Sunday, September 16, 2007

I am going for a paste up again I still can't find time to write a meaningful blog yet. I come across this article which I like to keep for future reference.

Opinion Sunday September 16, 2007
Re-shaping opinions on Islam
New York-based Imam Feisal Abdul Rauf, the founder of the American Society for Muslim Advancement is regarded as one of the most eloquent and erudite Muslim leaders. His mission: to help bridge the divide between Muslims and non-Muslims. Highly regarded for his ability to explain complex issues a way easily understood by the layman, the author of What’s Right with Islam will share his thoughts as a guest columnist in the month of Ramadan.
IN EARLY July last year, on the first anniversary of the London bombings, young Muslim leaders met in Copenhagen, Denmark, to discuss the identity of Muslims in the world and their relations with the West. The gathering could not have come at a more opportune time – just after the Paris riots and the Danish cartoons episode that had further heightened Muslim-West tensions.
The Muslim Leaders of Tomorrow forum saw the urgent need for a constructive movement among young Muslims to reject and marginalise extremism.
Among the participants was prominent Western Muslim scholar, author and American Muslim spokesman Imam Feisal Abdul Rauf, of New York.

IMAM FEISAL...What makes Islam so attractive that it is the fastest growing religion in the world and even in the US. This is something Westerners need to understandSince Sept 11, 2001, he has made it his mission to bridge this growing divide between Muslims and the West.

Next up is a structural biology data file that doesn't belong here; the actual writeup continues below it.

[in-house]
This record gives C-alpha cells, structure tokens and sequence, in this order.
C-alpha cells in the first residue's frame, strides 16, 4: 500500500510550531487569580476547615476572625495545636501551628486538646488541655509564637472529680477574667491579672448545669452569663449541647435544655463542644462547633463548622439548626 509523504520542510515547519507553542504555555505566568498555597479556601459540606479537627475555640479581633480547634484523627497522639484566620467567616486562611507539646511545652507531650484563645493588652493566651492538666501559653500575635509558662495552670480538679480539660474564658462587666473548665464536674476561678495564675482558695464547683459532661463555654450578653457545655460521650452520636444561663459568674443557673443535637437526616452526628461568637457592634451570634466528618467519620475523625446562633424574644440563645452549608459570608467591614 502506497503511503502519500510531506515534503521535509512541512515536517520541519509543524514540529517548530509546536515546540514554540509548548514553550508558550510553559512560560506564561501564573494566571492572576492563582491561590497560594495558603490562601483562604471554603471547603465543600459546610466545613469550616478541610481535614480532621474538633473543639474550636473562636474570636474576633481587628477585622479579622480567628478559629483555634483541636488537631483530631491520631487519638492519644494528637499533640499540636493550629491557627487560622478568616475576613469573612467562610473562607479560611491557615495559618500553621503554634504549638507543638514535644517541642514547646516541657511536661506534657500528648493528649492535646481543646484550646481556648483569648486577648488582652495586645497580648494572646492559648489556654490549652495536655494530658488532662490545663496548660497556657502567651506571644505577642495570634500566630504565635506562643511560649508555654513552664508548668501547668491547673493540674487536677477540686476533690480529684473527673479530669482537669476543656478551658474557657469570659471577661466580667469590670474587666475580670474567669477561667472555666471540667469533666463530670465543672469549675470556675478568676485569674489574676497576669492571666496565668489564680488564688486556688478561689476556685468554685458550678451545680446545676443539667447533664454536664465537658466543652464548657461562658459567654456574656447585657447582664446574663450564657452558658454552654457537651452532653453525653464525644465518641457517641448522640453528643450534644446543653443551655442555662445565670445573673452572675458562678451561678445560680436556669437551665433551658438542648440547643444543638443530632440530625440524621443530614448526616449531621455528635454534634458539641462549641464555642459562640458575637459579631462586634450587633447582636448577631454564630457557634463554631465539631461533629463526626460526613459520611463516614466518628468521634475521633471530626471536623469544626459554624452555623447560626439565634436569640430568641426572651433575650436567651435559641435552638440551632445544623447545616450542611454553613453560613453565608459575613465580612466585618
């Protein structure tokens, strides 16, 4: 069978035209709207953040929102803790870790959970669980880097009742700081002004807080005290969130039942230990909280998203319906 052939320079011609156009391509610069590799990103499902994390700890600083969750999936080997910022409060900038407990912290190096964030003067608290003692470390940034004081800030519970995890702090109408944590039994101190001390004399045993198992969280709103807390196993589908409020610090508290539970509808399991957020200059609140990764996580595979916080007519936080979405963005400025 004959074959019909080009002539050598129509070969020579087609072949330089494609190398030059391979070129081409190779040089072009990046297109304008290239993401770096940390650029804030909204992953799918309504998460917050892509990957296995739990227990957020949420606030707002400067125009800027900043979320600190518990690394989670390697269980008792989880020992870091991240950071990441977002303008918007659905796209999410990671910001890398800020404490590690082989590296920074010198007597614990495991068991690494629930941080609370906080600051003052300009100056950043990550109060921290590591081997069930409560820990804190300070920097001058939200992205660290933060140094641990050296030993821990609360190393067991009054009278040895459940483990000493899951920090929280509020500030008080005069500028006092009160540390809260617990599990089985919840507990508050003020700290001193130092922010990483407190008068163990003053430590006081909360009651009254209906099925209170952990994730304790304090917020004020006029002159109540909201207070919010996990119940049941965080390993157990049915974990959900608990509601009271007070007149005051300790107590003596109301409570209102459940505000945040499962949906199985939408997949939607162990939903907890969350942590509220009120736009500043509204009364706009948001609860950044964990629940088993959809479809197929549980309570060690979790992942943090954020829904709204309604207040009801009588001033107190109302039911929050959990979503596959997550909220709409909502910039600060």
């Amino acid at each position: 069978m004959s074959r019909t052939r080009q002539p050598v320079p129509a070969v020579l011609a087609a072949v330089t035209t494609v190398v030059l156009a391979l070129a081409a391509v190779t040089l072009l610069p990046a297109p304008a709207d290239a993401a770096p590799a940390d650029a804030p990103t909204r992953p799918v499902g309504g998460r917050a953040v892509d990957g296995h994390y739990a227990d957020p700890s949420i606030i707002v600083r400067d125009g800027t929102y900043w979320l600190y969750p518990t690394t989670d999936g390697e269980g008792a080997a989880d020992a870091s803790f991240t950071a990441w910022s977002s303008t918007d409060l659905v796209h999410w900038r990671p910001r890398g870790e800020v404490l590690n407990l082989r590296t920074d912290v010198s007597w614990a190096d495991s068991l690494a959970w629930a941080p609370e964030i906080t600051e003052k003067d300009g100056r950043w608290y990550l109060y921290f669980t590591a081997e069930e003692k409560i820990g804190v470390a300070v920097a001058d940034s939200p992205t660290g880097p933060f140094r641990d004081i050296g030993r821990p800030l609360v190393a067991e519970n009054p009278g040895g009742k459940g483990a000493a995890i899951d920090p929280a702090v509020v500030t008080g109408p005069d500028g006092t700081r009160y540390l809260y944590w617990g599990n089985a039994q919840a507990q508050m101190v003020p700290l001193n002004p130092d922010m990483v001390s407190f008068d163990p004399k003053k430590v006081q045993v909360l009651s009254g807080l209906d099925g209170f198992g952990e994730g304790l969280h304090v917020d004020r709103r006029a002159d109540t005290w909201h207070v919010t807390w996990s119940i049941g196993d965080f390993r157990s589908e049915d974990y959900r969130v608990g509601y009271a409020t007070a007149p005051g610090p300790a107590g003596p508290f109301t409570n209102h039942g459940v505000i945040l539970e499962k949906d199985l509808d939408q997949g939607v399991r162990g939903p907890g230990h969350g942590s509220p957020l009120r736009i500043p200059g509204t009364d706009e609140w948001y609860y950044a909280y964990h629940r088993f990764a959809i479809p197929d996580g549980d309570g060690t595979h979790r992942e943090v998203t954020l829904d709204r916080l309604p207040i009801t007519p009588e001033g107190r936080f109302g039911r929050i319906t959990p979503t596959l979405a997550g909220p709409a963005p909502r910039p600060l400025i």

The author of What’s Right with Islam, that was among the top four non-fiction books for 2004 reviewed by The Christian Science Monitor, moderated the roundtable “Iman’s Circle” comprising young Muslims from Italy, Denmark, the United Kingdom and the United States that debated the challenge of living the Islamic way in secular society.
Feisal, the founder of the American Society for Muslim Advancement (Asma) needs little introduction in the US where he is regarded as one of the most eloquent and erudite Muslim leaders.
He speaks frequently at major US think tanks and international conferences, including the Council for Foreign Relations, the World Economic Forum in Davos, and is a familiar face on TV talk shows and panel discussions.
The imam of Masjid al-Farah, a mosque located 12 blocks from where the World Trade Centre once stood, Feisal has been able to articulate the Muslim position well.
The distinguished-looking Feisal is a voice of reason. He is able to put forth his arguments in a logical and clear manner.
He listens carefully and goes to great lengths to explain issues in the simplest terms possible, in a way easily understood by the layman.